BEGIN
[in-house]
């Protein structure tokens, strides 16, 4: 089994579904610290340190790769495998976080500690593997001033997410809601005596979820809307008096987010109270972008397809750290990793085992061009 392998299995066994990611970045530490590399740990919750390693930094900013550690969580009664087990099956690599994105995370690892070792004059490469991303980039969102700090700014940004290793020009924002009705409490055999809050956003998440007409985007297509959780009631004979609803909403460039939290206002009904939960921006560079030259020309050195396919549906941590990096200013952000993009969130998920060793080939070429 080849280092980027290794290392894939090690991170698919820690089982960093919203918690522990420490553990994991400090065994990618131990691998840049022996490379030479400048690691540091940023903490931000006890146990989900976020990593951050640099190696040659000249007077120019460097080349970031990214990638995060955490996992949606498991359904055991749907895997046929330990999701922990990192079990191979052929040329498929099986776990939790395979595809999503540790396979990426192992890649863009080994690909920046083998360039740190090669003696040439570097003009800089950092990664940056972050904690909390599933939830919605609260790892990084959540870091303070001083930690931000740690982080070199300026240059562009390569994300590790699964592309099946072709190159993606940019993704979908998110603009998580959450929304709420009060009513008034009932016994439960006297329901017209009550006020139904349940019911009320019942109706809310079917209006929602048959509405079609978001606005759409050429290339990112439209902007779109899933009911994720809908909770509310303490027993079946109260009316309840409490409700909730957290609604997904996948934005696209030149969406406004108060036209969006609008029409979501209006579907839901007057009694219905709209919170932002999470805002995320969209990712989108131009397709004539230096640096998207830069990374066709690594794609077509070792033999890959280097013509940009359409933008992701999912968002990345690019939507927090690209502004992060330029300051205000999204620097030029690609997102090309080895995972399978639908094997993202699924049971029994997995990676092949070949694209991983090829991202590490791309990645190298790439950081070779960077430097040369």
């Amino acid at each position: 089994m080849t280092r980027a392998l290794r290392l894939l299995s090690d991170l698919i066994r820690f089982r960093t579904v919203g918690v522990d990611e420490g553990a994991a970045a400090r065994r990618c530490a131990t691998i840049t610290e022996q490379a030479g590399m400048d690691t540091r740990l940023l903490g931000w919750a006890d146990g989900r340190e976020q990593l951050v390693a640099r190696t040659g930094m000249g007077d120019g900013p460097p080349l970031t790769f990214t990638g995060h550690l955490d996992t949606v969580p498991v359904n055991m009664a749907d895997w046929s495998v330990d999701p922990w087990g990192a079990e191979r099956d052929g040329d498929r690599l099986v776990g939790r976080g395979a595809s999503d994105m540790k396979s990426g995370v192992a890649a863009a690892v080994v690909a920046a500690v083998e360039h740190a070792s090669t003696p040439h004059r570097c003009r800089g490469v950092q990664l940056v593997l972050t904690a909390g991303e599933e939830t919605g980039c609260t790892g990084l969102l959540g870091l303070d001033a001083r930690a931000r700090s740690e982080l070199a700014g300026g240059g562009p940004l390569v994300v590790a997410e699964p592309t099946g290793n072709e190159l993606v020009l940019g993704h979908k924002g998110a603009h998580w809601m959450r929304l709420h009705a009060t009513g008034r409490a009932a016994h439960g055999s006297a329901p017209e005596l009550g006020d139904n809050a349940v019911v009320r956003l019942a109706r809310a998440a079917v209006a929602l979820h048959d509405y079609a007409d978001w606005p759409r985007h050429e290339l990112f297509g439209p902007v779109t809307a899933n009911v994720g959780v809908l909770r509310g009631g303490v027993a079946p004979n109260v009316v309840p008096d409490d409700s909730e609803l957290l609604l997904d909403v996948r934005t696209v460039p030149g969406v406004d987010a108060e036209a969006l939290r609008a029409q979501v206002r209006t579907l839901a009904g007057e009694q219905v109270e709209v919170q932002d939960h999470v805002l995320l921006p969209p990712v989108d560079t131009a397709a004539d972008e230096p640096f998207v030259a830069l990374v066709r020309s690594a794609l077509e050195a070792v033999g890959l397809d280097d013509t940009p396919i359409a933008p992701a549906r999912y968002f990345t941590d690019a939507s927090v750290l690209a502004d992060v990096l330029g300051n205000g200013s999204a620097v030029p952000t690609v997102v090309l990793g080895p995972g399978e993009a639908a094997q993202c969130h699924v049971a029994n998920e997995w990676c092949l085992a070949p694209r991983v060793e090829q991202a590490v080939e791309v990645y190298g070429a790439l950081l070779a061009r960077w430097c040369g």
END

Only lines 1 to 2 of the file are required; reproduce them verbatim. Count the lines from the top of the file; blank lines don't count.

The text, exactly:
[in-house]
């Protein structure tokens, strides 16, 4: 089994579904610290340190790769495998976080500690593997001033997410809601005596979820809307008096987010109270972008397809750290990793085992061009 392998299995066994990611970045530490590399740990919750390693930094900013550690969580009664087990099956690599994105995370690892070792004059490469991303980039969102700090700014940004290793020009924002009705409490055999809050956003998440007409985007297509959780009631004979609803909403460039939290206002009904939960921006560079030259020309050195396919549906941590990096200013952000993009969130998920060793080939070429 080849280092980027290794290392894939090690991170698919820690089982960093919203918690522990420490553990994991400090065994990618131990691998840049022996490379030479400048690691540091940023903490931000006890146990989900976020990593951050640099190696040659000249007077120019460097080349970031990214990638995060955490996992949606498991359904055991749907895997046929330990999701922990990192079990191979052929040329498929099986776990939790395979595809999503540790396979990426192992890649863009080994690909920046083998360039740190090669003696040439570097003009800089950092990664940056972050904690909390599933939830919605609260790892990084959540870091303070001083930690931000740690982080070199300026240059562009390569994300590790699964592309099946072709190159993606940019993704979908998110603009998580959450929304709420009060009513008034009932016994439960006297329901017209009550006020139904349940019911009320019942109706809310079917209006929602048959509405079609978001606005759409050429290339990112439209902007779109899933009911994720809908909770509310303490027993079946109260009316309840409490409700909730957290609604997904996948934005696209030149969406406004108060036209969006609008029409979501209006579907839901007057009694219905709209919170932002999470805002995320969209990712989108131009397709004539230096640096998207830069990374066709690594794609077509070792033999890959280097013509940009359409933008992701999912968002990345690019939507927090690209502004992060330029300051205000999204620097030029690609997102090309080895995972399978639908094997993202699924049971029994997995990676092949070949694209991983090829991202590490791309990645190298790439950081070779960077430097040369």